FAMILY HISTORY: The Story of The Smiths and The Andersons

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The story of the Smith’s and the Andersons emerges from the dark days of yesteryear proving beyond the shadow of a doubt that with God’s blessings, a people born in adversity, nurtured in poverty, can emerge from darkness with bleeding but unbowed heads. Together, we join hands with the other black children of God and move forward in search for rightful places in society.

During the cruel and agonizing days of slavery, tongue can never tell and pen can never describe the human suffering that the black children of God endured. The institution of slavery had no respect for black family ties and frequently families were torn apart and sold like cattle to other slave traders, never to be reunited-or even to see each other again. This inhuman condition existed until the great Creator touched the heads of the members of Congress and in search for a solution to the problems of slavery; they entered into a war between the North and South. Thus by the grace of God, this blot on human society was wiped out in a baptism of blood.   We all know the results, the north was victorious, the black children of God were emancipated and the black boys and girls of America got a glimpse of a light at the far end of the tunnel of life. A light so dim that it could only be seen by those with a steadfast desire to forge ahead; so dim that only those who possessed the faith of their fathers could see. Yet it was bright enough for black generations yet unborn to find their way and seek their rightful place in the sun.

Richard Darden Smith was born on January 19, 1849. He was the son of Rachel Smith. There is no recollection of her husband and as with the others the name Smith was taken from the past plantation owner whom she served. Richard was born during those dark days when the North and South struggled for mastery of the slave question. Having been born in the Mississippi Delta, he was acquainted with the racial hostilities and inequities that surrounded and permeated our society. He was a very religious man; he was farsighted and even though surrounded by the darkness created by man’s inhumanity to man, he could see the light far ahead at the end of the tunnel. He was aware of the atrocities inflicted upon the black population of the South. No doubt he entertained dreams of someday, not only showing that light to the coming generation, but to take them by the hand and lead them toward a brighter day. Although he could see many obstacles and pitfalls along the way, he was undaunted in his determination.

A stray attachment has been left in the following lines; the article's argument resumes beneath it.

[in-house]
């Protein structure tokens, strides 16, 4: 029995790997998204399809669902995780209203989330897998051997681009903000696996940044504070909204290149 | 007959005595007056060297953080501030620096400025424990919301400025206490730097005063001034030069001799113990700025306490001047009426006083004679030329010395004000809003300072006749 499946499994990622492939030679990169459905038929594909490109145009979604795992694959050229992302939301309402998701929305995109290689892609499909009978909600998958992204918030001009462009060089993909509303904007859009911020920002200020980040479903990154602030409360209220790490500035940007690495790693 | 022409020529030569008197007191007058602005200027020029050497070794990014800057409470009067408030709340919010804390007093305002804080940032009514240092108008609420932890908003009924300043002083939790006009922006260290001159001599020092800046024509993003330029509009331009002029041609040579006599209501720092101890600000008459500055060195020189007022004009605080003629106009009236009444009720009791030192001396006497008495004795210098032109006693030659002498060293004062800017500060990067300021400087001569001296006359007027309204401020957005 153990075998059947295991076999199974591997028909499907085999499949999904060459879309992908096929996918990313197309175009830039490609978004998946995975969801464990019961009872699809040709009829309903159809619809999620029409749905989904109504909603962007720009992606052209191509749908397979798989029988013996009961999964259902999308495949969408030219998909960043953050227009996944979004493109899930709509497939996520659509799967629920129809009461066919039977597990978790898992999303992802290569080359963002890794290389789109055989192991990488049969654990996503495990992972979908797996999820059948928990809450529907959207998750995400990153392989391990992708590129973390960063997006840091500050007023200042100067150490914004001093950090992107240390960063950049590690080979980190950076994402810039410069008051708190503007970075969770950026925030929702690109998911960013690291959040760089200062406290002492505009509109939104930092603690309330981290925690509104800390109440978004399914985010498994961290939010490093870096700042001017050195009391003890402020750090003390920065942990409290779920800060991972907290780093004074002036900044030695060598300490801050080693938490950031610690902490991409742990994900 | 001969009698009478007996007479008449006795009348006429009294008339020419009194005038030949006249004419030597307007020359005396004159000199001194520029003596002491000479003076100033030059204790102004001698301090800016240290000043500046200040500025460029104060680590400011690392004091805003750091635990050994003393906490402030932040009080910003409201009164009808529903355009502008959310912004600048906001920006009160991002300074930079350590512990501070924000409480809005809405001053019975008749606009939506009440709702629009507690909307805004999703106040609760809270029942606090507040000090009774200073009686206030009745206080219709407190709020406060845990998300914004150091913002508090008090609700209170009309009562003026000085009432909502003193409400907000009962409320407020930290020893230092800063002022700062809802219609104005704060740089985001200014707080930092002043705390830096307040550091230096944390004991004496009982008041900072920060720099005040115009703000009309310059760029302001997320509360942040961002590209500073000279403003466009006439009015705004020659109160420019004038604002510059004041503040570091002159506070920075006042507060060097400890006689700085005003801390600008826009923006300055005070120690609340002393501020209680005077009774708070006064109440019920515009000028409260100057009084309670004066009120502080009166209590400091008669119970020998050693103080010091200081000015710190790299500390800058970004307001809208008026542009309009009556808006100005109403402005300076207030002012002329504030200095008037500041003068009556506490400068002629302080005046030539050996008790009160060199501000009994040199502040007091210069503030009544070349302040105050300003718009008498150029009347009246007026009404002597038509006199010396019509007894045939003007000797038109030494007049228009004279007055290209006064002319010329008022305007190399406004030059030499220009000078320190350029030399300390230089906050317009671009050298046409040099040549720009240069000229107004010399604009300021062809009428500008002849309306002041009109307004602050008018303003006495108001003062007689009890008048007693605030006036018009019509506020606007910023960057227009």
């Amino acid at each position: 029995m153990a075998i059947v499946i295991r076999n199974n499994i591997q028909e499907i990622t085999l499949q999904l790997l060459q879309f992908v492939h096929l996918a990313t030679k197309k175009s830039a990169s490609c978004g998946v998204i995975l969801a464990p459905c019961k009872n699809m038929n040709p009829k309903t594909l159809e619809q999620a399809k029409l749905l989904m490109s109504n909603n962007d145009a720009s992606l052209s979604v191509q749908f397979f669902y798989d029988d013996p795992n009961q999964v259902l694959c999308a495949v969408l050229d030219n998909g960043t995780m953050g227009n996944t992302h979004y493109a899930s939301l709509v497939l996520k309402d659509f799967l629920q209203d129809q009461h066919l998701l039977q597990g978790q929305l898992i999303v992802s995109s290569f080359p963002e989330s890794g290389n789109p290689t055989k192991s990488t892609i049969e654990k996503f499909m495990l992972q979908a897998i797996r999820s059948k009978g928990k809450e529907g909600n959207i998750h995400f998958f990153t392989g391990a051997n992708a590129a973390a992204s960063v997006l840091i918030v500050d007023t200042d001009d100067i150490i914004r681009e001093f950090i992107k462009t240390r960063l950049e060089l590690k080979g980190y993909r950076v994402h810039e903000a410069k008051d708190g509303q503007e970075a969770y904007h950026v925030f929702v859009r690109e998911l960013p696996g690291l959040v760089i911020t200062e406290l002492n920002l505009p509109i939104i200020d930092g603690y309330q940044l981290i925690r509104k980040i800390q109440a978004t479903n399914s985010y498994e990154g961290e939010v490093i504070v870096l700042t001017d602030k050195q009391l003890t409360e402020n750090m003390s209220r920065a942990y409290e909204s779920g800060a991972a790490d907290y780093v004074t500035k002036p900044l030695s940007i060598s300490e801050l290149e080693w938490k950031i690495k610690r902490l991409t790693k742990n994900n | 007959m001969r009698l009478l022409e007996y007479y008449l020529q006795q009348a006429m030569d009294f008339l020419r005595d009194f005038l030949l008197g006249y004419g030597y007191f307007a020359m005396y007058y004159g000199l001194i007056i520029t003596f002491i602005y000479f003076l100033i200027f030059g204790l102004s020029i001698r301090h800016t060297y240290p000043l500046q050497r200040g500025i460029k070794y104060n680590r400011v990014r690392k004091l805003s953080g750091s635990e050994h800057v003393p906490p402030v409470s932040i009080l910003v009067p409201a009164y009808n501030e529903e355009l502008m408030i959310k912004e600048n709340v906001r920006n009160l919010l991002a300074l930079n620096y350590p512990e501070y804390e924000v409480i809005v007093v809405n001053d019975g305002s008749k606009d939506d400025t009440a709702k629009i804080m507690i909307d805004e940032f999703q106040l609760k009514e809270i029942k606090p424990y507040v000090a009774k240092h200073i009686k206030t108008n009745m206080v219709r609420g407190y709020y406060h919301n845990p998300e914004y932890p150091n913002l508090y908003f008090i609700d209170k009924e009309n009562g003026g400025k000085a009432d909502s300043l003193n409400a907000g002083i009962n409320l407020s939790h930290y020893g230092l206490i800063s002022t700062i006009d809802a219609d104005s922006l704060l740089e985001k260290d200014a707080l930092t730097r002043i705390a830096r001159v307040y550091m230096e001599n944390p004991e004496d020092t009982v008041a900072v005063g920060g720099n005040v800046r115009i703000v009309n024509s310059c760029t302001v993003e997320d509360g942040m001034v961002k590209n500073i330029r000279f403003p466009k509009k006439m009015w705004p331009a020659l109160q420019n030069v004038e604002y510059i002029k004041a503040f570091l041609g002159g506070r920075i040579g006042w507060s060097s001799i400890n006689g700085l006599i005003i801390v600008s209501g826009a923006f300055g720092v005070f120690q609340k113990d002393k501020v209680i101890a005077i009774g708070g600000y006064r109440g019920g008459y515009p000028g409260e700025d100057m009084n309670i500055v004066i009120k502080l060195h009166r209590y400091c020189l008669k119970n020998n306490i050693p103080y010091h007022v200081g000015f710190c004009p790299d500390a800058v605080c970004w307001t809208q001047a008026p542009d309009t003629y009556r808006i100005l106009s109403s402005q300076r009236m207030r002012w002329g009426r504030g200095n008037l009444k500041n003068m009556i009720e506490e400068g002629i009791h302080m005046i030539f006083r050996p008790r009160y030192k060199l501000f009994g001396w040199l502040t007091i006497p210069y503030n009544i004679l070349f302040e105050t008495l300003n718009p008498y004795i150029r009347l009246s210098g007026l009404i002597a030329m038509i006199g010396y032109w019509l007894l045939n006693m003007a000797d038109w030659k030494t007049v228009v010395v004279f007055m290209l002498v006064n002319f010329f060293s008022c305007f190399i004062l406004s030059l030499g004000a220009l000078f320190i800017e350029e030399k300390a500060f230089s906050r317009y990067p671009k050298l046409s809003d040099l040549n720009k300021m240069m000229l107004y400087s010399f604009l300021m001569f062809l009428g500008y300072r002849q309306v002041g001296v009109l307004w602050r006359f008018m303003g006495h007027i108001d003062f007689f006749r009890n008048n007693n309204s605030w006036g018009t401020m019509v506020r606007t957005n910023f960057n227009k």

Richard realized that the backbone of a thriving society is the family. This invaluable asset to success had been abused and on many instances, completely destroyed for his enslaved fore parents. He knew that if a cursed, downtrodden people would survive and succeed, those family ties must be rebuilt and the family fires rekindled. Without the strength of the family unit, man would fall short of the truest meaning of God’s command to be fruitful, multiply and replenish the earth. Without the benefit of the family, man would not qualify for the blessings that God awarded to Adam and Eve and to future generations. Richard felt keenly the need for companionship and for a helpmate to aid him in reaching his goals and to reach the end of the tunnel that stood between him and the light at the other end. He needed a patient, understanding friend who would share with him the responsibilities that he had made a definite part of his future plans. No doubt, Richard prayed for a companion and helpmate. Endowed with the steadfast faith of his forefathers, God heard his prayers and in view of his faith brought forth an answer.

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